or make a weekend of it and stay at my friend Lynda's B&B
She makes some killer scones.

Anyhoo, I love the look of aged pottery, it is easy to achieve in record time if you just follow this simple tip. Mix 1 cup buttermilk and 1 cup crumbled moss, puree in a blender (or use immersion blender) for a faster fix or I have found just using buttermilk will work too. Paint mix on the surface of the pot, place outside in a moist, shady spot. Let age. Spritz every once in a while. Sounds easy? It is. I then take whatever is left over and pour it on our stone walls or stepping stones. The buttermilk ages the areas you apply it to, creating a green mossy patina in no time.

Now here is the mate to that first pot, I aged this one last year.
Look at that patina!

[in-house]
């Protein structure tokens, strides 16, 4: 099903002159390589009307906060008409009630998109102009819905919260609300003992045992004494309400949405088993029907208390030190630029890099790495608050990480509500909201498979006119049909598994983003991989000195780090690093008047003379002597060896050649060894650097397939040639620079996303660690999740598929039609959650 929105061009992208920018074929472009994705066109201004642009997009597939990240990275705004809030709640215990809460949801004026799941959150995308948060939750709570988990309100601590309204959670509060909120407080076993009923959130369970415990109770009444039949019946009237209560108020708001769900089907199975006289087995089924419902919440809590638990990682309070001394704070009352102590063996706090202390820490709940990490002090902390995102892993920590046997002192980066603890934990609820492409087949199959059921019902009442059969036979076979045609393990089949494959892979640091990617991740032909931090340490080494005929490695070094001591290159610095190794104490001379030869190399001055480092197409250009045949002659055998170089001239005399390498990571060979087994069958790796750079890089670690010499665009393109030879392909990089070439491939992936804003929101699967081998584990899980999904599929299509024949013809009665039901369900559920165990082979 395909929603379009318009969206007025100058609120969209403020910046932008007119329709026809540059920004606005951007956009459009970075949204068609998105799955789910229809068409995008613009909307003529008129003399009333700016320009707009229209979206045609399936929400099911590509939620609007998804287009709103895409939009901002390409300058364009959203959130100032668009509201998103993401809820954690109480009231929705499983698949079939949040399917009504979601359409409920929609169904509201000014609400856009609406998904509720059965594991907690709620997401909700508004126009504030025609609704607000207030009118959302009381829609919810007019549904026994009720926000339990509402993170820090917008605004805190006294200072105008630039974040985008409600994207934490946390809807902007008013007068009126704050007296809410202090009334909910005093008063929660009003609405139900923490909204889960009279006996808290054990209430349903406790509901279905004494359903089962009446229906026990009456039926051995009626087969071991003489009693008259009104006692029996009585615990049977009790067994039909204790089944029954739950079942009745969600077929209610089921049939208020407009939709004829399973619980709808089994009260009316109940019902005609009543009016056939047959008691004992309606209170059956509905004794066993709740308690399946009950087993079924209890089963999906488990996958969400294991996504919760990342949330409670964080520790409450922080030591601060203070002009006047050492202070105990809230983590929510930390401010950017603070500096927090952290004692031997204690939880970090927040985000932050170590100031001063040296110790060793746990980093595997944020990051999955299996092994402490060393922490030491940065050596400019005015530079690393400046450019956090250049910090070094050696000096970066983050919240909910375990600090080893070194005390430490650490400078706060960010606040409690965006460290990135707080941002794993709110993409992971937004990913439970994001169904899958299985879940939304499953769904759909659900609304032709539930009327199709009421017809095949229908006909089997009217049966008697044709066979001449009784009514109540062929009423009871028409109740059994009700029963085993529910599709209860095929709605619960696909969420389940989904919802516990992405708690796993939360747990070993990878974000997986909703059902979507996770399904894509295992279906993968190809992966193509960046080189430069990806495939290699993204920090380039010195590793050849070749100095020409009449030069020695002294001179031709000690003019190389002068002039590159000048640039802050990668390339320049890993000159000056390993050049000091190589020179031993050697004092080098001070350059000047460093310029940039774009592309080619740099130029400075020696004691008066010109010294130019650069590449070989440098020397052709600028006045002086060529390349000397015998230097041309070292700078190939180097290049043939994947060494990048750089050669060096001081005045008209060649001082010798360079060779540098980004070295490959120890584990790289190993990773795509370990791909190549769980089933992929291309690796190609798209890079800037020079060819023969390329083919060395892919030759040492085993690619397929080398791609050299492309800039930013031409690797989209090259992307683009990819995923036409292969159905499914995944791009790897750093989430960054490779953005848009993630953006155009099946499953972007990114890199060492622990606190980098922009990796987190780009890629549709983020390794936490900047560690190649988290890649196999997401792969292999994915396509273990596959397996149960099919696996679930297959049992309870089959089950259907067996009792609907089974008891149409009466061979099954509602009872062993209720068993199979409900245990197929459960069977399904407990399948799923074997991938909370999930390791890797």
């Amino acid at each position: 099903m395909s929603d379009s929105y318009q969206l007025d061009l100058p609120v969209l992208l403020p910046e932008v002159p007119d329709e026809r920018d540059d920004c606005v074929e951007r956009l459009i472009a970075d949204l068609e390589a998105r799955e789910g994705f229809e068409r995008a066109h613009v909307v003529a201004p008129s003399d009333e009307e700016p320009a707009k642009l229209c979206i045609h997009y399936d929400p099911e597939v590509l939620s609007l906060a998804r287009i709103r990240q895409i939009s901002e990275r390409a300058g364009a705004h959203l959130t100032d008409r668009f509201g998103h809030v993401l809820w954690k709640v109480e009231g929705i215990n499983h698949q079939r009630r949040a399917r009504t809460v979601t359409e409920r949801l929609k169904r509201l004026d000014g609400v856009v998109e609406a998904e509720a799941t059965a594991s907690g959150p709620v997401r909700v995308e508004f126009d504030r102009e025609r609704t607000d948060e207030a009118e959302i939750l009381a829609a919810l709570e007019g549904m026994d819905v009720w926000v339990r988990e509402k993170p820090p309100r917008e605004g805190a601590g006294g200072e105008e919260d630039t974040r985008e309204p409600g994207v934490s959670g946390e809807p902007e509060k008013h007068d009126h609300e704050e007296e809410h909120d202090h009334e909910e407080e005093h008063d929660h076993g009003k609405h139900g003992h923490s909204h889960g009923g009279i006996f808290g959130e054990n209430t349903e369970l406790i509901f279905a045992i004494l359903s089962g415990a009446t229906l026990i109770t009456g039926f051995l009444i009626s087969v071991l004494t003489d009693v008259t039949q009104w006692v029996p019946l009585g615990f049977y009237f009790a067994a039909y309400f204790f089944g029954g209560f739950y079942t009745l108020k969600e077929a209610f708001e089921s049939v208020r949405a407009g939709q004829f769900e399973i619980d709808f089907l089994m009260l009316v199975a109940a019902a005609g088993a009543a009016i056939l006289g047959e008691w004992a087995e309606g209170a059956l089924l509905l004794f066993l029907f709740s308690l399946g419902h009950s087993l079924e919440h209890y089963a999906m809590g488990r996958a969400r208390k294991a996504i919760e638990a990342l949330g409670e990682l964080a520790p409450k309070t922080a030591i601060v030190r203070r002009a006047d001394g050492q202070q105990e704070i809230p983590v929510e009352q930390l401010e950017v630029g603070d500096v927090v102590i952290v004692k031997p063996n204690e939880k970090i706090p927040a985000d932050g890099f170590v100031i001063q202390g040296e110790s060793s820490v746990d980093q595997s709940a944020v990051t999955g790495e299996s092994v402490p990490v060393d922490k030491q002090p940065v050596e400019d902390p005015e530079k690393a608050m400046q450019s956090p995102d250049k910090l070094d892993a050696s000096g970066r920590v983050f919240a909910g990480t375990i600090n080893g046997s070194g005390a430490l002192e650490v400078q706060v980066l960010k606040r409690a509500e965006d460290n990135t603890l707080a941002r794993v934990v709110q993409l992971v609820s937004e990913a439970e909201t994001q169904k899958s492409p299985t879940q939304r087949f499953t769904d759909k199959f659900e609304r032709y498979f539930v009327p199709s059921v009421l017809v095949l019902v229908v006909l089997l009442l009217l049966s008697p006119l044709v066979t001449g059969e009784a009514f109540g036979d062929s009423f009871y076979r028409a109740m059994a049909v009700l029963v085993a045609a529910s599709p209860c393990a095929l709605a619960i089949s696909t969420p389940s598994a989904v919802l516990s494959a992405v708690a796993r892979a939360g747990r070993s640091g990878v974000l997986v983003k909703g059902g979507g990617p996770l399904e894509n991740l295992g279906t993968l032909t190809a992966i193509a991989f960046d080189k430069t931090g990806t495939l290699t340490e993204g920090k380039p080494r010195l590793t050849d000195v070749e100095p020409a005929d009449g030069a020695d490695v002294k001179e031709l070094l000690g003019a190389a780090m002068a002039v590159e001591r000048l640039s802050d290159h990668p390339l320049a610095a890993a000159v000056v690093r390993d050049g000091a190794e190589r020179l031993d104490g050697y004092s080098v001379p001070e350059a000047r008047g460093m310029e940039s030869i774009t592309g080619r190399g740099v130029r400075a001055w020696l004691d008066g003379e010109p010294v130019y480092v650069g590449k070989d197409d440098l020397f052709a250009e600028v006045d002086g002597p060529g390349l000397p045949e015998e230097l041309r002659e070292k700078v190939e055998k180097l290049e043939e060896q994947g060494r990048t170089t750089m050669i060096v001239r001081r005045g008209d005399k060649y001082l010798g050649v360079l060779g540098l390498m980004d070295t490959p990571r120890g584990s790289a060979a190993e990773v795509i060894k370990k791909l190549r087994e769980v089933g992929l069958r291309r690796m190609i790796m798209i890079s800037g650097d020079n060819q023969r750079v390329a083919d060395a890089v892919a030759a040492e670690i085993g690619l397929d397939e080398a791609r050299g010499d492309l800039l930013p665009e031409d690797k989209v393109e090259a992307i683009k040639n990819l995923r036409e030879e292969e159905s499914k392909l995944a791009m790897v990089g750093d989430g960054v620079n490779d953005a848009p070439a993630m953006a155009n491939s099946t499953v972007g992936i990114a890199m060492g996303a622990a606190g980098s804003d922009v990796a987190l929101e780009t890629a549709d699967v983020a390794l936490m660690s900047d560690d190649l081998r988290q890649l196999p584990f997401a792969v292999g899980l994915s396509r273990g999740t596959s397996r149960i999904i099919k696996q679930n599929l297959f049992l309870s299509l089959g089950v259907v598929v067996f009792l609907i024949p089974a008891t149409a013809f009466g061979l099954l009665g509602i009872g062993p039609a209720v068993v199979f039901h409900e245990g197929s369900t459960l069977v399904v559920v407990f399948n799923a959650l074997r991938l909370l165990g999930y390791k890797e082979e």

Like Butta!
actually looks like velveteen,
the green is so vivid,
like the emerald fields of Ireland.

Wish we could all age so gracefully!

Wednesday, April 7, 2010

Morning Dew

a little spring cleaning is in order
this glorious morning

and some coffee too

one thing I love most about freelance
are mornings like this
when I can take my morning garden walk
at a leisurely pace
and not have to rush off to a studio at 5am
...stop and smell the flowers... from the garden, sourcing off my laptop,
with these faces smiling by...
Life is good!
how did you start your day?

Tuesday, April 6, 2010

Cheesey Flowers

Here is a card I painted of Cheddar holding a daffodil.
A very difficult task to get him to pose as he has no thumbs and a short attention span.

Hope your flowers are blooming
and spring has you inspired!